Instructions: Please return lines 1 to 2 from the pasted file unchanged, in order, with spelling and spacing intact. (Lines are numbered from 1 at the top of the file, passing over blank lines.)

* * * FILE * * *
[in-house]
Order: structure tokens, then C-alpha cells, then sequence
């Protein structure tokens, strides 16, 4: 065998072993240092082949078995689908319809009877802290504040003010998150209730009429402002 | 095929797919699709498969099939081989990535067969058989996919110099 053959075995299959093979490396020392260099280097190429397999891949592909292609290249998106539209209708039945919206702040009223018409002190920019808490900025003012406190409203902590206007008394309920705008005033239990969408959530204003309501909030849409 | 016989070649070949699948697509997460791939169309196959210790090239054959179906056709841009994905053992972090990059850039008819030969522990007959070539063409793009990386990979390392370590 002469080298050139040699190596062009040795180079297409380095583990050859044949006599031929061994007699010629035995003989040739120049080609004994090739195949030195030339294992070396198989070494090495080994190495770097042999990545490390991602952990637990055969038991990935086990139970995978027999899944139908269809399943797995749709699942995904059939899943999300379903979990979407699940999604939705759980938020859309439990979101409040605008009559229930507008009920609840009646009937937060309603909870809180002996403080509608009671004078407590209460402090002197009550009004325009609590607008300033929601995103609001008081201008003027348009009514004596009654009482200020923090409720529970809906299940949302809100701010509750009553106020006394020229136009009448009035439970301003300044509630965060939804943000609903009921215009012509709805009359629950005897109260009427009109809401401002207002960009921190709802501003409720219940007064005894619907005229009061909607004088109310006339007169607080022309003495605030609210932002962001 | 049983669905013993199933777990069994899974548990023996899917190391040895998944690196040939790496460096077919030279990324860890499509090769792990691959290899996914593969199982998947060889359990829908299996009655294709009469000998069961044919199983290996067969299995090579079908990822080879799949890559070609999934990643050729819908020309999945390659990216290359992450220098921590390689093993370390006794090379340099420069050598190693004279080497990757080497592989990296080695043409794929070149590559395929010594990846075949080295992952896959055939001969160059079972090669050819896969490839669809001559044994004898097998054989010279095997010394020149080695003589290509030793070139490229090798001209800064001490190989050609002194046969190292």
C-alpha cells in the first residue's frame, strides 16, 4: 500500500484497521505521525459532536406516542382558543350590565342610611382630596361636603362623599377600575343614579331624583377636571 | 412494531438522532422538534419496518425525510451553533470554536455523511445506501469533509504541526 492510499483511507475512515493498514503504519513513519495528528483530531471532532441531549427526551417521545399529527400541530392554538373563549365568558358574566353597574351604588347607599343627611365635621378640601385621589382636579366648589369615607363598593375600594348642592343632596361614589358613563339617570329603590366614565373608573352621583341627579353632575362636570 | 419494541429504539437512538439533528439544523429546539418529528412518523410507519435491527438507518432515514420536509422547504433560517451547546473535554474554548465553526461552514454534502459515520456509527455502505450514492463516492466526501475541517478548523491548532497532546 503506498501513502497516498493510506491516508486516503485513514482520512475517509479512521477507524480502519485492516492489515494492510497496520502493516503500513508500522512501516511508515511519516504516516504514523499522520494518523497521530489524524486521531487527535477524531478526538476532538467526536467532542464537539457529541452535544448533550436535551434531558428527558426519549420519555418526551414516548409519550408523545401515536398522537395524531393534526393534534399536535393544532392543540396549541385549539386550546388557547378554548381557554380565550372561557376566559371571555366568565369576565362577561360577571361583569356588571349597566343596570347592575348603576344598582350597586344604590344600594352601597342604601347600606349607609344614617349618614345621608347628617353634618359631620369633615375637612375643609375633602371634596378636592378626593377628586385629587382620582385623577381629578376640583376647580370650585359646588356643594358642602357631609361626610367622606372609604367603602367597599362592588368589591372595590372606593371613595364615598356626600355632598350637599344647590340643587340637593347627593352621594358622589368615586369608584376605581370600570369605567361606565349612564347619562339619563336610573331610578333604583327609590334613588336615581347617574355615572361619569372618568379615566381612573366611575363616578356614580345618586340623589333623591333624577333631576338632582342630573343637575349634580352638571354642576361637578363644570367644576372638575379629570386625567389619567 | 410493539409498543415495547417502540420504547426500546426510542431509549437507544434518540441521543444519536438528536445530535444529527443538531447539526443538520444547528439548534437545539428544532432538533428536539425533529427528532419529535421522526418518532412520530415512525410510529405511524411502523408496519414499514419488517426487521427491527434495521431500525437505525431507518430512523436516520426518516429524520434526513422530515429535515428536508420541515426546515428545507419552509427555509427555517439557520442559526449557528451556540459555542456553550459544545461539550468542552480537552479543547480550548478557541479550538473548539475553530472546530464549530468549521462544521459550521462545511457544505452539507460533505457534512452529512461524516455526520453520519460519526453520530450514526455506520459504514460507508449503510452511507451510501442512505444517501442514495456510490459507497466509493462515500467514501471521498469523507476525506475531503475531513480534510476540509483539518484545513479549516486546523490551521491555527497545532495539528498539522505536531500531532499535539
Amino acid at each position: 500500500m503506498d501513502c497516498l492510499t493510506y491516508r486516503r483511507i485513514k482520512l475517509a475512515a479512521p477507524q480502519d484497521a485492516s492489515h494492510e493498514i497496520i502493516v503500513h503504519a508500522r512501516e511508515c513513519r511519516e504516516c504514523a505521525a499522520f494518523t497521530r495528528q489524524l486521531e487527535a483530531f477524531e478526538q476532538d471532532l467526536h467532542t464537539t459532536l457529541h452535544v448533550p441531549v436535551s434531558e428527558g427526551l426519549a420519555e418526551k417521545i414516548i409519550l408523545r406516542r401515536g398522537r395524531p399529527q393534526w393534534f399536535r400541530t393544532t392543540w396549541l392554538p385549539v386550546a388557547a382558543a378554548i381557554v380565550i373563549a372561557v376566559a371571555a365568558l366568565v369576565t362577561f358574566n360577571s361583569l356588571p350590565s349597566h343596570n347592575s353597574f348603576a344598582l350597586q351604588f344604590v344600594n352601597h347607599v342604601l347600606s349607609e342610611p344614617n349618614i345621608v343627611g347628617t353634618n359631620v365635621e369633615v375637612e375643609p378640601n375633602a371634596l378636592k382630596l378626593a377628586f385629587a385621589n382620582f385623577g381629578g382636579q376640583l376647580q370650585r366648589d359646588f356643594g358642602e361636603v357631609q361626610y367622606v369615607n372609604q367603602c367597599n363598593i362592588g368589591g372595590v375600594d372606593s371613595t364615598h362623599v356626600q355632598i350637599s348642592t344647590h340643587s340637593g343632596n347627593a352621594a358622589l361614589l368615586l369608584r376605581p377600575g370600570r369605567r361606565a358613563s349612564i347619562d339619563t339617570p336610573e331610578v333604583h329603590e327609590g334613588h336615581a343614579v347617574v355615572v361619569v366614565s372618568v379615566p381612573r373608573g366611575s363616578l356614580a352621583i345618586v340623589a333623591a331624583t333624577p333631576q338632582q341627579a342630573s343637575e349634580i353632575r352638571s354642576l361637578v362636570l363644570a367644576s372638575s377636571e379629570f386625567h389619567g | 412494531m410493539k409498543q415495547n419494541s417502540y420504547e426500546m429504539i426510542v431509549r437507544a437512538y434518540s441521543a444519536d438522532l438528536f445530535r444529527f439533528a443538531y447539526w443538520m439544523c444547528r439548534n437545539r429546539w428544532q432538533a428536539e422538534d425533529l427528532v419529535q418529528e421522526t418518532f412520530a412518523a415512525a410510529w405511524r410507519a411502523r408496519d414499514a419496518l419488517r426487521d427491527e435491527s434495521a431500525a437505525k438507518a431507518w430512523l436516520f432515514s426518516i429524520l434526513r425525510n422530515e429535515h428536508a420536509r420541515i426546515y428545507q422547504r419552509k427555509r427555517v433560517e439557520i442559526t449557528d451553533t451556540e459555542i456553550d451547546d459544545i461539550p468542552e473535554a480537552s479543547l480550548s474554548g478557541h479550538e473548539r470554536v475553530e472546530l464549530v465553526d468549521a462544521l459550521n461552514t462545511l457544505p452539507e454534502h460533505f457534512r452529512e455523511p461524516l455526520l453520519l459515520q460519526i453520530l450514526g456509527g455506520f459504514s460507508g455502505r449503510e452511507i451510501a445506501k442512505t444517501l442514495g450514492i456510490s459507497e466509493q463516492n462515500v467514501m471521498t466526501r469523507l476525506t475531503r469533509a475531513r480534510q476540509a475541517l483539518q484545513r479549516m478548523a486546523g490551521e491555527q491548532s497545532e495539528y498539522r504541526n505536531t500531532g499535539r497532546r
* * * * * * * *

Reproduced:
[in-house]
Order: structure tokens, then C-alpha cells, then sequence